SOUTH AFRICA – Seriti Resources, a major coal supplier for Eskom, has acquired a controlling stake in renewable energy company Windlab Africa for R892 million (US$54.41m).

The deal gives Seriti a 51% stake in the wind and solar power company, which is currently overseeing 3.5 GWs of renewable energy projects at different stages of development in South Africa and east Africa.

Windlab Africa consists of all of Windlab South Africa’s operations, and 75% of Windlab East Africa.

“The acquisition is a timely and strategic addition to our existing and valuable portfolio of coal assets. Our commitment to the responsible and reliable production of coal for both domestic consumption and exports remains unwavering,” Seriti CEO Mike Teke said in a statement.

“This acquisition is a significant landmark on Seriti’s journey to becoming a diversified energy business and supports our ESG [Environmental, Social, and Governance] objectives and commitment to a just energy transition.”

Seriti is partnering with Standard Bank, who will have a 14.5% stake, as well as RMB, also with 14.5%, Ntiso Investment Holdings 5% and Windlab managing director Peter Venn with 15%.

The company said the acquisition was “timely”, given the “challenges currently facing Eskom, and as a result the country as a whole”.

“The introduction of renewable energy into Seriti’s existing portfolio of high-quality coal assets will provide long-term financial stability and diversification whilst embracing alternative energy sources and helping to secure the country’s power needs,” said the company.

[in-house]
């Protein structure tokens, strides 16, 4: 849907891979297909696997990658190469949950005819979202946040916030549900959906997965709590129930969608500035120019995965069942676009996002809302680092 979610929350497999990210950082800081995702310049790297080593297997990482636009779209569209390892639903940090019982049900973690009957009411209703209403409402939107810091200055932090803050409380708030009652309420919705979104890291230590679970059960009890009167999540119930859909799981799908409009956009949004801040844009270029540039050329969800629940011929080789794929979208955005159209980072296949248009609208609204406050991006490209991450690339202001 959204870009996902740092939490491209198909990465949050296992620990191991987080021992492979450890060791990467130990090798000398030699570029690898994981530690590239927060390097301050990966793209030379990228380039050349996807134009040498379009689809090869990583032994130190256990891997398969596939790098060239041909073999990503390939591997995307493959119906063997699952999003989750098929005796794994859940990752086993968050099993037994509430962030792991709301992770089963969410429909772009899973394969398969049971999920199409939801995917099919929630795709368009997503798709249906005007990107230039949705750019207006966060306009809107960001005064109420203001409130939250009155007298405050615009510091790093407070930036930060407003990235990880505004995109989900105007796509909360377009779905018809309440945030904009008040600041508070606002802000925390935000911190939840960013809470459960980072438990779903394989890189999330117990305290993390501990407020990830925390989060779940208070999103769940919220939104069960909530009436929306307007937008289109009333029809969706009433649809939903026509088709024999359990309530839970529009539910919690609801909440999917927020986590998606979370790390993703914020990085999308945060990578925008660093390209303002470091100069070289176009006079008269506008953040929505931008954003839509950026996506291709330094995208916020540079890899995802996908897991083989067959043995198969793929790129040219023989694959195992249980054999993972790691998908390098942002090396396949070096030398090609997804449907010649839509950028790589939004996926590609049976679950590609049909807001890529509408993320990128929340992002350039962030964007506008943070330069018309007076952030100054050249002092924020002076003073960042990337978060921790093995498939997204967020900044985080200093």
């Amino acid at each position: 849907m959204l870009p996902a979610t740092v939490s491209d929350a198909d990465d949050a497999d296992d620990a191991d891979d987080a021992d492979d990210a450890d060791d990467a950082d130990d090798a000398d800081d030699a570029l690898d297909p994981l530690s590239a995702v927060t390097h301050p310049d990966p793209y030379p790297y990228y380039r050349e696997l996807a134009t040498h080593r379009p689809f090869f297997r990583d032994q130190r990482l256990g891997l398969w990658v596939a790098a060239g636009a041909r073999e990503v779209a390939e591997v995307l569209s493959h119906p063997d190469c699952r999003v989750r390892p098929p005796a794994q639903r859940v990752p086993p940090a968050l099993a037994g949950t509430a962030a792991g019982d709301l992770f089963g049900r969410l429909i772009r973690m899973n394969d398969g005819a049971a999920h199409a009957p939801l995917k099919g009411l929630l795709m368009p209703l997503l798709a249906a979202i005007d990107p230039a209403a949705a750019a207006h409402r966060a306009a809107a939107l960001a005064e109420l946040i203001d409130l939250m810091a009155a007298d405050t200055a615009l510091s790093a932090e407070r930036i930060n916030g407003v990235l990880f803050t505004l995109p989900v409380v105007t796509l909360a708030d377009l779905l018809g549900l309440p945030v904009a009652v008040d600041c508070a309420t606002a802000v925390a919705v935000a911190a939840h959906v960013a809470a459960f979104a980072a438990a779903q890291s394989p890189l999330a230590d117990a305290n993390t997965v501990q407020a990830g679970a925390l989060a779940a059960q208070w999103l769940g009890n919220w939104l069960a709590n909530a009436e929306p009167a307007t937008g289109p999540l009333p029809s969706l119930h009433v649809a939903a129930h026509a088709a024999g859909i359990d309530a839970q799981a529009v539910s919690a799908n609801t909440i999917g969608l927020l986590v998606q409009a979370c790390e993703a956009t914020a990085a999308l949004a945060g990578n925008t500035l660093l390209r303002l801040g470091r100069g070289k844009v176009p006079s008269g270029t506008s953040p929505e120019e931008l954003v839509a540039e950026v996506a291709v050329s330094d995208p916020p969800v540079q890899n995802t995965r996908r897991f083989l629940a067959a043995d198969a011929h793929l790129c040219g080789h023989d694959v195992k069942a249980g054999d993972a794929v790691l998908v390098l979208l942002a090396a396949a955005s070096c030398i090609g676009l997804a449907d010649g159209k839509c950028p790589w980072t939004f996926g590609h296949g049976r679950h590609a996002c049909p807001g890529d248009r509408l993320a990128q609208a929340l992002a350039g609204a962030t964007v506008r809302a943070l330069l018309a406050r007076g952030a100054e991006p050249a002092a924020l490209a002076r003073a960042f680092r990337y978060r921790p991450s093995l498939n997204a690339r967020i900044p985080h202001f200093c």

In October 2021 Eskom said it signed an agreement with Seriti and its other coal supplier Exxaro, that will see them use renewable energy at their operations.

Recently, Seriti said it uses 750 GWh of electricity in the process of mining the coal that is used to fuel Eskom’s power stations.

It said that in line with the commitments made in the agreement with Eskom and Exxaro, it will start using renewable wind and solar energy in its own facilities through the signing of power purchase agreements in 2023.

“We need to be moving towards a lower carbon future through investing capital from coal into green energy. It is not only the right thing to do, but it makes business and societal sense,” said Teke.

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